MEC GLOBAL LTD BOARD OF DIRECTORS CODE OF BUSINESS CONDUCT
The Board of Directors of MEC Global Ltd (MEC) has adopted the following Code of Business Conduct for directors. No Code or policy can anticipate every situation that may arise. Accordingly, this Code is intended to serve as a source of guiding principles for directors. Directors are encouraged to bring questions about particular circumstances that may involve one or more of the provisions of this Code to the attention of the Chairman of the Governance Committee and/or the Chairman of the Board.
References in this Code to the “Company” include MEC and its subsidiaries and affiliates.
1. Director Responsibilities
. The Board represents the interests of MEC in optimizing the Company’s long-term value by providing oversight to management performance in the operation of the Company. The Board’s responsibilities in performing this oversight function include a duty of care and a duty of loyalty.
A director’s duty of care refers to the responsibility to exercise appropriate diligence in overseeing the management of the Company, making decisions and taking other actions. In meeting the duty of care, directors are expected to:
Attend and participate in Board and Committee meetings. Personal participation is required.
Remain properly informed about the Company’s business and affairs. Directors should review and devote appropriate time to studying Board materials.
Rely on others: Absent knowledge that makes reliance unwarranted, directors may reasonably rely on Board committees, management employees and professional advisors.
Make inquiries: Directors should make inquiries about potential problems that come to their attention and follow up until they are reasonably satisfied that management is addressing them appropriately.
A director’s duty of loyalty refers to the responsibility to act in good faith and in the Company’s best interests, not the interests of the director, a family member or another organization with which the director is affiliated. Directors should not use their positions for personal gain.
2. Conflict of Interest
Directors should avoid conflicts between their personal interests and those of the Company. Any situation that involves, or may reasonably be expected to involve, a conflict of interest with the Company should be disclosed promptly to the Governance Committee and the Chairman of the Board, who will review the question and determine an appropriate course of action, including whether consideration or action by the full Board is necessary.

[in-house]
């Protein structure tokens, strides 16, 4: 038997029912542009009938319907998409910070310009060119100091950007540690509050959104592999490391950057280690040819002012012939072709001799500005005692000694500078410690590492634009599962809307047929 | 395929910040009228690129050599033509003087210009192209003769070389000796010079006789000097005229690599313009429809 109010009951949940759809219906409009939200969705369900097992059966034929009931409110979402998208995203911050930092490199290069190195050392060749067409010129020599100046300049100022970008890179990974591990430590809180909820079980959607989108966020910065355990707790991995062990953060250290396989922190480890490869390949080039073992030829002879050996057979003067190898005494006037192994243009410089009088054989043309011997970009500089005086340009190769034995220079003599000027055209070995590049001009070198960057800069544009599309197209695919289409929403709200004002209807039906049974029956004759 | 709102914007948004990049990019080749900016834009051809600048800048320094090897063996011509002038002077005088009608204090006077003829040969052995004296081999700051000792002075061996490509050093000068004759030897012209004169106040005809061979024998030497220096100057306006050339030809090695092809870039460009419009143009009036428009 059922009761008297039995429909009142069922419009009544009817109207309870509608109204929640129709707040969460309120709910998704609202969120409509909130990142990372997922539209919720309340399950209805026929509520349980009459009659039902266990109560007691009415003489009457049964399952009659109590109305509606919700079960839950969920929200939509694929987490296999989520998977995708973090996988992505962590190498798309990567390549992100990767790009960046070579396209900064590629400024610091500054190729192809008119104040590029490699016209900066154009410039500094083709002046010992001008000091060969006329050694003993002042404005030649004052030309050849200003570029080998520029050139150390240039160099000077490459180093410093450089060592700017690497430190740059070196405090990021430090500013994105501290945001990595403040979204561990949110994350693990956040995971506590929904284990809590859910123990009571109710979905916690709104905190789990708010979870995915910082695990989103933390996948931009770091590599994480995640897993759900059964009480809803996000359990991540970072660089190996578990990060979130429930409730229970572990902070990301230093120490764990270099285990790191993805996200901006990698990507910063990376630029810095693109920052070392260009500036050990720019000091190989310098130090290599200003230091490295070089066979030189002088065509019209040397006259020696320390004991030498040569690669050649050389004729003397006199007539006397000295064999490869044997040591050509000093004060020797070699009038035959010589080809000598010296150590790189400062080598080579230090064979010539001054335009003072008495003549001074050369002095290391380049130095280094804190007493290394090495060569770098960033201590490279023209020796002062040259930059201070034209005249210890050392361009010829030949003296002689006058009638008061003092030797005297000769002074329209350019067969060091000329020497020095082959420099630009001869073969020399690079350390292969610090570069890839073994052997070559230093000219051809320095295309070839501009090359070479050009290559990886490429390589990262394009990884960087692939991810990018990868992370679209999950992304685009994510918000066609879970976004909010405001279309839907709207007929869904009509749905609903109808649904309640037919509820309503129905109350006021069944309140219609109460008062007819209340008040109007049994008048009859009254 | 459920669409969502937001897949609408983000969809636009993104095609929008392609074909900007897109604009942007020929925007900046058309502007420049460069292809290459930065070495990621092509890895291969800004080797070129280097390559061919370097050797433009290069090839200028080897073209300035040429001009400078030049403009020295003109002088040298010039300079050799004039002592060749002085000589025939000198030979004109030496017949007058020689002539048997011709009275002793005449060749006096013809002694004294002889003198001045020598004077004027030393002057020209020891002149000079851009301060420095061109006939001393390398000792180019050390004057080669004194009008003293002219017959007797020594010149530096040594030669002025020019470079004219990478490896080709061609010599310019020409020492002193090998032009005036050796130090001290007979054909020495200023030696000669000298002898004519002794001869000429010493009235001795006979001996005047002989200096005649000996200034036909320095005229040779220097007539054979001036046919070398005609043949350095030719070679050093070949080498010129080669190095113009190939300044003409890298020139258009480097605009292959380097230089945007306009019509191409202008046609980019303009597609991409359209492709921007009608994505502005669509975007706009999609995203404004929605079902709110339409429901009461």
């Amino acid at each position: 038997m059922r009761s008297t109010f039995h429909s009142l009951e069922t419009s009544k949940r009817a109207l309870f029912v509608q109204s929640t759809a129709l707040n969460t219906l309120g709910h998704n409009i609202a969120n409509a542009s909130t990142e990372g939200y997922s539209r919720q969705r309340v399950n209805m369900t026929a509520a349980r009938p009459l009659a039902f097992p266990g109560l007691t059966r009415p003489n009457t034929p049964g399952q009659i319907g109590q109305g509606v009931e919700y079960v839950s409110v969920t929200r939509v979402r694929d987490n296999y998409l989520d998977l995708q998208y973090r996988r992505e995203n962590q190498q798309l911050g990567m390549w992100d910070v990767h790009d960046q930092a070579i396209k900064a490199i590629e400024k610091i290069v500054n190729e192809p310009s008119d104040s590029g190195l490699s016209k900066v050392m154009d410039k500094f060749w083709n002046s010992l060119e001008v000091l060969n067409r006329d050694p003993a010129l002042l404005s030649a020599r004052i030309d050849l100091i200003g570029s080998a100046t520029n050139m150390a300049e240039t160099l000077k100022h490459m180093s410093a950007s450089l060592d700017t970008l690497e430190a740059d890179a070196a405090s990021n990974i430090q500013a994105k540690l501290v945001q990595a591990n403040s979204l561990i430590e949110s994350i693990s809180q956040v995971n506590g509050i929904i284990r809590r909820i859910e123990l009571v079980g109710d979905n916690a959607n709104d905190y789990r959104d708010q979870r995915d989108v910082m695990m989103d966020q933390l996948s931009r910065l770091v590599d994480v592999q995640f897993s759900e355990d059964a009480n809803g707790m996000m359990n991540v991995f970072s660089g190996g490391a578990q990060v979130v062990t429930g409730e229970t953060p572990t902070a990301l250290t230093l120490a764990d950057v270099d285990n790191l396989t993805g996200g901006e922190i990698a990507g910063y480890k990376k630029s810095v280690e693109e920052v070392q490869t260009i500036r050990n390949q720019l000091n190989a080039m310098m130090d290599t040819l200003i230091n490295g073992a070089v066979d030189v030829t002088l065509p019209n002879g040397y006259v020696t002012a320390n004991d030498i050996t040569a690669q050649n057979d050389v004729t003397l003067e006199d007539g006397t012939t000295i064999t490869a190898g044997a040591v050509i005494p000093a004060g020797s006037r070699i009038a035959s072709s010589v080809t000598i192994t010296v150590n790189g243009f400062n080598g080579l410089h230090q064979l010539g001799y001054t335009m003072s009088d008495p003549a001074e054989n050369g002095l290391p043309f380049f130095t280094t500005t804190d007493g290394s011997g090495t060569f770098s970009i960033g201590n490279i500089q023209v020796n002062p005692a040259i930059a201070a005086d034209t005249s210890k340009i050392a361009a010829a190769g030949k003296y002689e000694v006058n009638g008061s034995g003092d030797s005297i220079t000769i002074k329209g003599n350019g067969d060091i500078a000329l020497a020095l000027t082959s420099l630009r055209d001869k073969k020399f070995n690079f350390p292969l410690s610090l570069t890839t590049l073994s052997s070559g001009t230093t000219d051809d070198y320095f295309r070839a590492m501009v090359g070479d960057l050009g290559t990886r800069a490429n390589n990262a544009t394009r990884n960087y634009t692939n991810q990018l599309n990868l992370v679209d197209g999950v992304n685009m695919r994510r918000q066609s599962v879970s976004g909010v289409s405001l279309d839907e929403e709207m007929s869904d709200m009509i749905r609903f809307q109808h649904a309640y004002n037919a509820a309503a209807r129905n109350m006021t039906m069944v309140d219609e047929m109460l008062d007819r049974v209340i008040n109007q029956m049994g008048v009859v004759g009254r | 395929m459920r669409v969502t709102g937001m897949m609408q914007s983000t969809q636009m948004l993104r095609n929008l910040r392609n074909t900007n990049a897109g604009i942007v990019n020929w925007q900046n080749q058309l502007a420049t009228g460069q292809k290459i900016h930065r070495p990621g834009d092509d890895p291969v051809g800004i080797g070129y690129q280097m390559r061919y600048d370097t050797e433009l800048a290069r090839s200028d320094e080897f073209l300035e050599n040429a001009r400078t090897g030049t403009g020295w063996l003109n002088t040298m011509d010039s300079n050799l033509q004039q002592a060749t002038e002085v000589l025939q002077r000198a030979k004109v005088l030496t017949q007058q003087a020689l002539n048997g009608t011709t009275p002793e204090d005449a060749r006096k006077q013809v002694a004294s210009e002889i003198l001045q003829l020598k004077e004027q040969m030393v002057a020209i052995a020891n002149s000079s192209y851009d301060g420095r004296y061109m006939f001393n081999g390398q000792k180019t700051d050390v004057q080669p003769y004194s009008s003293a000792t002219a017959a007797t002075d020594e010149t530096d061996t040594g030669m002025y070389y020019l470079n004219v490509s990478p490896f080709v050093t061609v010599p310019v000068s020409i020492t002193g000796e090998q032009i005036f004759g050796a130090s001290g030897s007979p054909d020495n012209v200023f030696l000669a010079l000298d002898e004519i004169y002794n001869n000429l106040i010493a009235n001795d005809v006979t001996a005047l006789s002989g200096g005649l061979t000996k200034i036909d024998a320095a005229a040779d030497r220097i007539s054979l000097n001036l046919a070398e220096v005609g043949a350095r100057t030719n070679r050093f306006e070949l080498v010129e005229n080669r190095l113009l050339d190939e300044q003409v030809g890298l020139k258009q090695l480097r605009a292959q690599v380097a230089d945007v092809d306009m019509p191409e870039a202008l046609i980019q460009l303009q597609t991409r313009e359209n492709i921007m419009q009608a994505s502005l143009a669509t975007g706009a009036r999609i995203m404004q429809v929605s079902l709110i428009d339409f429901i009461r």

A “conflict of interest” can occur when a director’s personal interest is, or may appear to be, adverse to the interests of the Company as a whole. Personal interests may include but are not limited to, outside activities, financial or other business interests, personal or charitable relationships or political interests or offices. Conflicts of interest also arise when a director, or a member of his or her immediate family, receives improper personal benefits as a result of his or her position as a director of the Company. Such improper personal benefits could include personal loans to, or the guarantee of personal obligations for, a director or family member, or providing travel or entertainment expenses to a director or family member which are not associated with a Company business purpose or which the Company would not otherwise make available from time to time to officers or employees of the Company. A director’s immediate family includes the director’s spouse, parents, stepparents, children, stepchildren, siblings, mother- and father-in-law, sons- and daughters-in-law, brothers- and sisters-in-law, and anyone (other than a domestic employee or tenant) who shares the director’s home.
This Code does not attempt to describe all possible conflicts of interest which could develop. Some of the more common conflicts from which directors should refrain, however, are set out below:
Relationship with third-parties: Directors may not engage in any conduct or activities that are inconsistent with the Company’s best interests or that disrupt or impair the Company’s relationship with any person or entity with which the Company has or proposes to enter into a business or contractual relationship.
Compensation from non-Company sources: Directors may not accept compensation (in any form) for services performed for the Company from any source other than the Company.
Gifts: Directors and members of their immediate family may not accept gifts from persons or entities who deal with the Company in those instances in which: (i) the gift has more than a nominal value (i.e., greater than $200); (ii) the gift, considered in light of the totality of the circumstances, could reasonably be expected to influence the director’s actions as a member of the Board; (iii) acceptance of the gift could create the appearance of a conflict of interest.
Personal use of Company assets: Directors may not use Company assets, labor or information for personal use unless approved by the Chairman of the Nominating and Governance Committee or as part of a compensation or expense reimbursement program available to all directors. Incidental personal use of assets such as computers, telephones, and supplies is permitted. Investments by a director or by an entity controlled by a director or in which a director has the ability to make investment decisions on behalf of the